Dungeons & Dragons has not, to my knowledge, ever been cool. It has occasionally been pop culturally relevant, but cool? Not in my experience.
So it is with some degree of hesitation that a guy who has had a minor (Yes, minor!) obsession with being cool since high school would admit to D&D influencing him to become a fantasy author.
(Cool, of course, is a matter of opinion and is definitely in the eye of the beholder. [That’s an intentional D&D pun for those of you who have played.] My brother and daughter would laugh uproariously at the suggestion that Cool and I ever knew each other well enough to even say hi as we passed each other in the hall. But I digress.)
Imagining a typical game of D&D conjures images of sweaty men in ill-fitting t-shirts, eating junk food and making bad Monty Python references, while pretending to be heroes who slay dragons and other monsters.
This was not me. Except maybe for the junk food bit.
It also tends to invoke the worst kinds of male power fantasies: barbaric warriors with giant, uh, swords, who only meet women wearing chainmail bikinis that barely cover their anatomically impossible curves.
This also was not me. (Although I did read a lot of Robert E. Howard in high school.)
But despite my being a non-sterotypical D&D player, the game did have a profound impact on my development as a writer.
I played most of my D&D in high school. I would play here and there in college and graduate school, and, for awhile, I was managing publication of Avalanche Press’s historically accurate D&D supplements. But it was in high school where Dungeons & Dragons laid the foundation for my becoming a fantasy author.
The game was a new gateway into magical realms. Just as George Lucas, C.S. Lewis, and Lloyd Alexander had shown me faraway lands where magic and monsters really existed, D&D granted me access to them. Like many of today’s young Harry Potter fans, I imagined myself as a wizard, capable of casting spells that changed the universe. D&D made it possible to actually do it.
I should pause to note here that I never had a Mazes and Monsters moment, where I had a break from reality. Like virtually all players of role-playing games, I understood it was exactly that — a game. The magic in the game wasn’t real.
But the magic of playing was. For the first time, I wasn’t just reading about these fantastic heroes; I was being one. I wasn’t just absorbing the story; I was making it unfold myself — I was creating it.
I can’t understate the allure being the person who created the stories. As a teenager, I didn’t know anything about publishing or even writing a novel. While the thought ran across my brain more than once and I even hand-wrote a D&D-inspired novel in a notebook, I had no idea about how one actually becomes an author. But playing Dungeons & Dragons put that power in my hands in a very real way for the first time. I made decisions for the character. I chose what spell to cast in which situation. I built the reputation of one of the greatest sorcerers in the world.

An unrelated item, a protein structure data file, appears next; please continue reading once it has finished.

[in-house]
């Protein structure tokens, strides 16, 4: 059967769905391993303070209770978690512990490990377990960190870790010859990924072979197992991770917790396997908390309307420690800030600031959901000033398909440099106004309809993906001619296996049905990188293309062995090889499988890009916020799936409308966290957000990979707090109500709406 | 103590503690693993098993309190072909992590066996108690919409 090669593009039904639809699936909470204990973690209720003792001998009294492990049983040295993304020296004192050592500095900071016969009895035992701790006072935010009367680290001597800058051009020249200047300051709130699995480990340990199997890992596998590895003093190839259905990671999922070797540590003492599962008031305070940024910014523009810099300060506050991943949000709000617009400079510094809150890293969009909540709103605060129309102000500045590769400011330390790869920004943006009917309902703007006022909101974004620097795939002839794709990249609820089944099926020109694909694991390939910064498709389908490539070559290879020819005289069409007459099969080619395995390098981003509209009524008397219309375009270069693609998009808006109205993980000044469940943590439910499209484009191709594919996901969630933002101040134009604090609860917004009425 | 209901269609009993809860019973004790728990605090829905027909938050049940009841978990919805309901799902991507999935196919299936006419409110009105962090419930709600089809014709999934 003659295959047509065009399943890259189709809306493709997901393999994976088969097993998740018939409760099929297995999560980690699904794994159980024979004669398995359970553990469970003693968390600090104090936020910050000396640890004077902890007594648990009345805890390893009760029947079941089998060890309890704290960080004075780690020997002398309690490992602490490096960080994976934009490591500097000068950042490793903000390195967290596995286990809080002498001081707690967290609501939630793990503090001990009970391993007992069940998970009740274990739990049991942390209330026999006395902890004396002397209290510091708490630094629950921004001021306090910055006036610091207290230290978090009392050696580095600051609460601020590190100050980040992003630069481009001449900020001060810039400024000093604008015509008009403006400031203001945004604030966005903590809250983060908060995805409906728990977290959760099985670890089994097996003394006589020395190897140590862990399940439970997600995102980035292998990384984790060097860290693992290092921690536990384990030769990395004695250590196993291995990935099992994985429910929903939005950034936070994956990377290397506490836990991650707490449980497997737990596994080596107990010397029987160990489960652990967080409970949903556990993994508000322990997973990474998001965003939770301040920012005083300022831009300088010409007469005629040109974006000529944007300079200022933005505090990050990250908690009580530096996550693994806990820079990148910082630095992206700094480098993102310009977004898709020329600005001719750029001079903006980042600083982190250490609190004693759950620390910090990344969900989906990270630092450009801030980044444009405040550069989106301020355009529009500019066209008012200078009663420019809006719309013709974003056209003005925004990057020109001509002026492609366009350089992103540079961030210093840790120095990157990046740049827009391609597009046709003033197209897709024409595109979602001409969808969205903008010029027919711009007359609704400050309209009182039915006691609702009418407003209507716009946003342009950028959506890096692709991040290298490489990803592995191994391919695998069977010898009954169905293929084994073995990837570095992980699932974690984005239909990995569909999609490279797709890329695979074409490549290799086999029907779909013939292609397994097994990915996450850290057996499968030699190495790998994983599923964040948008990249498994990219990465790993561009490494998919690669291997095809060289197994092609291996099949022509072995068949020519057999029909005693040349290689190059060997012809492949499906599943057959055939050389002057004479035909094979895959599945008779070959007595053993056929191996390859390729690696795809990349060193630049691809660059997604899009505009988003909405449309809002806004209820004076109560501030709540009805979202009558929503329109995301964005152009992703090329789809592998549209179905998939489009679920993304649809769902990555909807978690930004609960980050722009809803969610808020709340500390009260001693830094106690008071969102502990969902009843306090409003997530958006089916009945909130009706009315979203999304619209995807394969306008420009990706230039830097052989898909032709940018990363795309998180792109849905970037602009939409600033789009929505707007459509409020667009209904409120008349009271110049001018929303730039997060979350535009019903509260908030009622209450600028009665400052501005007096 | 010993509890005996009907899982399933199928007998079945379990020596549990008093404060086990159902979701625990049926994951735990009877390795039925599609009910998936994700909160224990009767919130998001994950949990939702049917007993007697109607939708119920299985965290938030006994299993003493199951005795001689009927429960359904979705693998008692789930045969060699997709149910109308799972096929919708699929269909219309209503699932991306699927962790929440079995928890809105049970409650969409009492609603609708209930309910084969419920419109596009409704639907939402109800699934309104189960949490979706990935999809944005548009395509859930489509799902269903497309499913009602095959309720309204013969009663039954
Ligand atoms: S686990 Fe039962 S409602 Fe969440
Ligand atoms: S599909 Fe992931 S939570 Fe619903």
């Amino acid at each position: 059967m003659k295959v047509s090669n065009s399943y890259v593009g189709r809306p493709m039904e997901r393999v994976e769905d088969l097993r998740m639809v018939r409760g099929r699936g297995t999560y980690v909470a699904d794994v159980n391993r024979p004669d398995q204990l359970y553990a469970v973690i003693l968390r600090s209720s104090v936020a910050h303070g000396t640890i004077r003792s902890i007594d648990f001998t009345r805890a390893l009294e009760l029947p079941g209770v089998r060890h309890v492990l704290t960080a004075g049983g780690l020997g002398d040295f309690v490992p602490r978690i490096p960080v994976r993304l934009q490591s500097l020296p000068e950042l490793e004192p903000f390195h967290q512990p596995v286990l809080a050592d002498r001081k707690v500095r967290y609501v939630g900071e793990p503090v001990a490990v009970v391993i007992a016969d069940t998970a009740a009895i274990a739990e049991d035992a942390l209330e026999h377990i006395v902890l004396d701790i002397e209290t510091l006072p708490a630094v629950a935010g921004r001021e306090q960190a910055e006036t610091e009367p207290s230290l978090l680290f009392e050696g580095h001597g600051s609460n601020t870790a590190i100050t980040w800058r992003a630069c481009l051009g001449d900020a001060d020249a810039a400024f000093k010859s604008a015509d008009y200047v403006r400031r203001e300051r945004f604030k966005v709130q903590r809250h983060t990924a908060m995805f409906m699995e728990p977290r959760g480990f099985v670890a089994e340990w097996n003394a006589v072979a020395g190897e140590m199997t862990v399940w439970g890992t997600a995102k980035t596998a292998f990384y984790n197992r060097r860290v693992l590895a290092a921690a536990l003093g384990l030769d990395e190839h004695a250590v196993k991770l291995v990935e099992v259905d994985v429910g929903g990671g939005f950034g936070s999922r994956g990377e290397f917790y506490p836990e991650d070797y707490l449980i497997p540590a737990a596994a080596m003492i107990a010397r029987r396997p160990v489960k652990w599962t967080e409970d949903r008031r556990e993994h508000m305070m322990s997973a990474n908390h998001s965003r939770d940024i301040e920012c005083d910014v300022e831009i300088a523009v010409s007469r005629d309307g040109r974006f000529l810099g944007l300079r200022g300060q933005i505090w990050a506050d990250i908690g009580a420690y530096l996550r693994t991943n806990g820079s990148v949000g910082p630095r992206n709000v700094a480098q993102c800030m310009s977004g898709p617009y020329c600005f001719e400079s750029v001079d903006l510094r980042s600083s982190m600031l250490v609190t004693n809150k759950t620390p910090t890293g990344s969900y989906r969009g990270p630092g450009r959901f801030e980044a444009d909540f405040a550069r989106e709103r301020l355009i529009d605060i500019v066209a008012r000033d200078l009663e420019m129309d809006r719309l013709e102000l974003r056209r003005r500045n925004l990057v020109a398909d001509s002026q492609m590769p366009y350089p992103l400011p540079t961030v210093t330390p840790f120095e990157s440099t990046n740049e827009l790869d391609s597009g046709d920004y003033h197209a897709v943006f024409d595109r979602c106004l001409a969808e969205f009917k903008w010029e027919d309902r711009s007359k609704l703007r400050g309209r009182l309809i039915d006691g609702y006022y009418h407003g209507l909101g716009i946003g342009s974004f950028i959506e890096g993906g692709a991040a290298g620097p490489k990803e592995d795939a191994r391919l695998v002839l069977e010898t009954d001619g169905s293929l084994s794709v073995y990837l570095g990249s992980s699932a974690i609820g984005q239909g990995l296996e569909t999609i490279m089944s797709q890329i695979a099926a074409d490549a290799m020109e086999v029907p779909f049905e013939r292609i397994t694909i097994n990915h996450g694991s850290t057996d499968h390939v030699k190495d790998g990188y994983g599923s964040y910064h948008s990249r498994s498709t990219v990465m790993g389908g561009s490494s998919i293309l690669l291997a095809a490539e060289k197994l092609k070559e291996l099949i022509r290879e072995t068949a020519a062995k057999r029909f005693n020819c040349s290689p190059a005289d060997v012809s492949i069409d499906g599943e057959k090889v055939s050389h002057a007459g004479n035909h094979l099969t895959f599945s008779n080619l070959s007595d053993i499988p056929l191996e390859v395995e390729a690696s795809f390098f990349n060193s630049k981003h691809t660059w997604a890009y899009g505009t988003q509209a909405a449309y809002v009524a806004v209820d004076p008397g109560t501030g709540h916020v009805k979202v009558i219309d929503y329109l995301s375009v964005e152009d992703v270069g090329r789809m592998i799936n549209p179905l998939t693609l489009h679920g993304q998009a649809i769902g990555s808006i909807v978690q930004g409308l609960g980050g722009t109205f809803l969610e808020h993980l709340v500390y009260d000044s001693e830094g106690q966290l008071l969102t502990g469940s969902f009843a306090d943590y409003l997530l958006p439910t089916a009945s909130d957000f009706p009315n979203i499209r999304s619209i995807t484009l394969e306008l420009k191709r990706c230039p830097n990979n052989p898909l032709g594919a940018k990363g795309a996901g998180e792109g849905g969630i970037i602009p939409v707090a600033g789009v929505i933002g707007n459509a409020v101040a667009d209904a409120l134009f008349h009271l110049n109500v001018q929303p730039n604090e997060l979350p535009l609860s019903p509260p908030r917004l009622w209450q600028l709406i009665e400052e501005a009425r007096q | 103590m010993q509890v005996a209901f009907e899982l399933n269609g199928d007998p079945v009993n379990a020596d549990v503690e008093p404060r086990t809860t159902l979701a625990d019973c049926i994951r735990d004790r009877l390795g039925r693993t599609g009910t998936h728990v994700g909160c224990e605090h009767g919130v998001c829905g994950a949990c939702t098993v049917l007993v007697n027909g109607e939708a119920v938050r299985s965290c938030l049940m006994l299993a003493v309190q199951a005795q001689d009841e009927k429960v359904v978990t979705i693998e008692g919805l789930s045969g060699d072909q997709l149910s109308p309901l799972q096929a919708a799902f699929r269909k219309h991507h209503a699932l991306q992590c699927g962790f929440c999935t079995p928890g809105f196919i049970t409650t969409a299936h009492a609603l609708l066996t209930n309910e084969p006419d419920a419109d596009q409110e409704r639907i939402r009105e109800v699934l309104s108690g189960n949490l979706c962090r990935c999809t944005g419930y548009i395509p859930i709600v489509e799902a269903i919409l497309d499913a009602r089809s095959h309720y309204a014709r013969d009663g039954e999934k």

It’s no surprise I was immediately attracted to the role of dungeonmaster. This special player is the one who creates the lost tombs for the characters to explore. He or she is the one who fills it with monsters and treasures and is the arbiter of the rules, deciding what happens when there is a conflict. The DM describes the scene and controls the bad guys. In short, the dungeonmaster is the writer who sets the stage for the adventure.
Through D&D, I was creating my own fantasy adventure stories. I was engaged with heroic fiction in a whole new way, and that intimate relationship to the tales was fundamental in making me want to become an author.
Moreover, Dungeons & Dragons was my entroit into mythology. The Monster Manual — the book that had game stats and descriptions for the foes the players would face — was filled with virtually every legendary creature in Western tradition and some from Eastern ones. I encountered elves and dwarves through D&D before I ever read The Hobbit or studied Norse mythology. I met the Sphinx and the Ki-Rin in the game before I ever read about them in real life. I did battle with Medusa before I watched Harry Hamlin do so in Clash of the Titans.
Understanding these classic myths became central to the stories I would later tell as an author. They would shape my perception of Western culture. But I found them first in the pages of Dungeons & Dragons.
In many ways, the game was ridiculous. Forgotten tombs populated by diverse monsters who never left the rooms in which they guarded treasures they had no use for were the mainstay of our adventures. My assemblage of them demonstrated a clear lack of understanding of ecosystems and logic.
But that’s not what the game was about to me. As unsophisticated as our adventures were, they had a profound effect on my young mind — they made me want to create fantasy stories of my own. They enabled me to work my own particular brand of magic. For three to four hours every other Friday night, I was a wizard capable of conjuring fire and affecting the course of nations. I was shaping fantastic stories.
That idea stayed with me. It clung to me as I studied literature in college. It inspired me to spend eight years designing, writing, and publishing similar games in my 20’s and 30’s. It gave me the courage to self-publish fantasy books when e-publishing exploded.
The fantasy adventures I created playing Dungeons & Dragons in high school were embarrassingly bad. They are every bit as uncool as the stereotypical image of the teenage (or even adult) gamer.
But just like reading Lewis and Alexander, playing D&D set me on the path to becoming a fantasy author. It gave that creative impetus in my mind a good, hard shove. It made me want to write fantasy literature.
Next week, I’ll examine one of the most critical components of fantasy literature — escapism — and why it appeals to me.